The principle of Utilitarianism as a moral system cannot be said to have received a definite shape until it was advocated by Jeremy Bentham. Even with him it did not appear in that clear and explicit form which John Stuart Mill has since imparted to it. In his writings we have for the first time something like philosophic precision. Pleasure and pain are shown to form the basis of utility, and to furnish us with the means of judging of what is useful and what is not.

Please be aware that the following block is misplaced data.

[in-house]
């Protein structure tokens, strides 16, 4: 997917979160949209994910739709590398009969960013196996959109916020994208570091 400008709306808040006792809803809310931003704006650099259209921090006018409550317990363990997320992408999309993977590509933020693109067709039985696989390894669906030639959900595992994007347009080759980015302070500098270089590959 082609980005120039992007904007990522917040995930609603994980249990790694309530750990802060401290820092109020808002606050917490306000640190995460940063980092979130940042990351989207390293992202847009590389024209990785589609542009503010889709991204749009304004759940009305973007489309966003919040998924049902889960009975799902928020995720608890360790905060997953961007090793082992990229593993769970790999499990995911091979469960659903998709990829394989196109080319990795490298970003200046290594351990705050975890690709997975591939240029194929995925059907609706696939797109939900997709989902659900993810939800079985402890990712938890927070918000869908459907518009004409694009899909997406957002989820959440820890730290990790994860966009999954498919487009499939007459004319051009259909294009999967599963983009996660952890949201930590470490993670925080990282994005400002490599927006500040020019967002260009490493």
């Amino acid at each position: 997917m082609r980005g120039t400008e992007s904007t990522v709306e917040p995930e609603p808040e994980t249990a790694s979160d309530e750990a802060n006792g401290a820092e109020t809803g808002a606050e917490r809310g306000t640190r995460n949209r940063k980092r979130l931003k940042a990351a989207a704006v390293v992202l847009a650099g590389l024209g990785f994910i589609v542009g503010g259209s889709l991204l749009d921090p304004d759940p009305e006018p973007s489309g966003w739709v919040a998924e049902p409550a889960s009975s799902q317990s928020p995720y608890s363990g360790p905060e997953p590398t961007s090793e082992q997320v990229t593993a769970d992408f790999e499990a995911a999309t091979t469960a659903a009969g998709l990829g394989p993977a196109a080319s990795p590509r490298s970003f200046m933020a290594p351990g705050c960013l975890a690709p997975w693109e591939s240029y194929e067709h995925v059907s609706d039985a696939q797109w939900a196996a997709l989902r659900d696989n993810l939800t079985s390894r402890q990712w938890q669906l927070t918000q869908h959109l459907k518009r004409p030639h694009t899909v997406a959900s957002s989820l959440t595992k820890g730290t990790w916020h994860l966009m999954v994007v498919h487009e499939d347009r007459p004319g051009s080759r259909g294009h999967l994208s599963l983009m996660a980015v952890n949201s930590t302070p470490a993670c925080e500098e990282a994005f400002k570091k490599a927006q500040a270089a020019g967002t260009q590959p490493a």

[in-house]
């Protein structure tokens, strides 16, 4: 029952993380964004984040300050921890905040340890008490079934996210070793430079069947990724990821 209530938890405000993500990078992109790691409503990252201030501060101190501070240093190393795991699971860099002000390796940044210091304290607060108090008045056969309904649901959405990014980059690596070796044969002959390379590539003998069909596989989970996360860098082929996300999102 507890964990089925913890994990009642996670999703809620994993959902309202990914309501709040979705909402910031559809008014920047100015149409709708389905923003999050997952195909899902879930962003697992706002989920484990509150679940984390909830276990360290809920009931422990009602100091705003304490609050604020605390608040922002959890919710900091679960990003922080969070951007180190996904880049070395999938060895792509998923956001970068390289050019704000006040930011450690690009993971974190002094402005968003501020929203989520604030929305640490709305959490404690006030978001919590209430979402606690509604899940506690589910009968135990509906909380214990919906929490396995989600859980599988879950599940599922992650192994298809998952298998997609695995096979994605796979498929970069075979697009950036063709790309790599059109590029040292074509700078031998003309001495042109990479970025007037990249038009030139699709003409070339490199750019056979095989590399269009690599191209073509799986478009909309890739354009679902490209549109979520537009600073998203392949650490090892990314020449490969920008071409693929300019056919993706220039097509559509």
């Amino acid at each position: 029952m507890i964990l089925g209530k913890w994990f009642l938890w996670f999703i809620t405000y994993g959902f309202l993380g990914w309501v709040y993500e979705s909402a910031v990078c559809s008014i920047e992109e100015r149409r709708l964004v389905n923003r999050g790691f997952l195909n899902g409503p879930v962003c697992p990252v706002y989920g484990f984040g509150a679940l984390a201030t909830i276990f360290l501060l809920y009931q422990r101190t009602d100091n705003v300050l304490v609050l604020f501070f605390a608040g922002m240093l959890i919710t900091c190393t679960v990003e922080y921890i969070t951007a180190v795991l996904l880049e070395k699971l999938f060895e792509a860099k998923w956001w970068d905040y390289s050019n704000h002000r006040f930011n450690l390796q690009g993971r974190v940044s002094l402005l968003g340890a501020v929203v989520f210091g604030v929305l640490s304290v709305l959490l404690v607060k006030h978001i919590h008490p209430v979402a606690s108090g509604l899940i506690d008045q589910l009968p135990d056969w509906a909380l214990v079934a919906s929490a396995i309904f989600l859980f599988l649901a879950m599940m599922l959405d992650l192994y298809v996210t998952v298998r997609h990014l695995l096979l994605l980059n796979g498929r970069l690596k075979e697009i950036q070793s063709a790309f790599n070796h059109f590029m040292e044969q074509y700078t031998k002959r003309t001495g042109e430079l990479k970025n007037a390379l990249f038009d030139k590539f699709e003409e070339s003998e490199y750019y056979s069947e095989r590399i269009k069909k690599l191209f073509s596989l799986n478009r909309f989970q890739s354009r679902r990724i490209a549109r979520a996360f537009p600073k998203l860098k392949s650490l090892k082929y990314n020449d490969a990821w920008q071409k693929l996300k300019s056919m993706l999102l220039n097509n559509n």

To speak of pain and pleasure to ordinary persons conveys no idea as to the welfare or otherwise of society, but leads the mind to revert to its own individual good or evil, and then to impart a selfish basis to the whole thing. This was not what was meant by Bentham, as the following passage from his work will show: "By utility is meant that property in any object whereby it tends to produce benefit, advantage, pleasure, good, or happiness (all this, in the present case, comes to the same thing); or (what comes again to the same thing) to prevent the happening of mischief, pain, evil, or unhappiness to the party whose interest is considered: if that party be the community in general, then the happiness of the community; if a particular individual, then the happiness of that individual." Bentham takes great pains to show that the community is a "fictitious body composed of the individual persons who are considered as constituting, as it were, its members." and that therefore the interest of the community is simply "the sum of the interests of the several members who compose it." He then goes on to affirm that "an action may be said to be conformable to the principle of utility, or, for shortness’ sake, to utility (meaning with respect to the community at large), when the tendency it has to augment the happiness of the community is greater than any it has to diminish it," which is really another way of saying the greatest happiness of the greatest number, or, to use a far more preferable phrase, the greatest amount of happiness for all. "The words ought and right and wrong, and others of that stamp," take their meaning from this principle. This philosophy was full of the practical spirit of the age which gave it birth, and it exhibited an utter disregard for the unproductive theories of the past. The idea of happiness very largely took the place of the old idea of duty, wherein was seen a powerful reaction against the sentimental ethics that had prevailed so long. Its attempt was to base virtue on moral legislation, rather than on feeling, and to construct an ethical code out of the most matter-of-fact materials. Thus self sacrifice, which, of course, is one of the highest and noblest duties of man, is in no way incompatible with Utilitarianism and the pursuit of happiness; since, whatever pleasures he who practices self-denial may voluntarily forego, it is always with a view of procuring, if not for himself, yet for his fellows, some greater good. The martyr at the stake, the patriot in the field of battle, the physician penetrating into the midst of the deathbreathing miasma with a view to alleviate pain, each feels a sense of satisfaction in the act, which is really the intensest kind of happiness to himself, and, what is more important, he is procuring happiness on a large scale for his fellow creatures. It is not individual, but general, happiness that the Utilitarian has to keep before his eye as the motive of all his actions.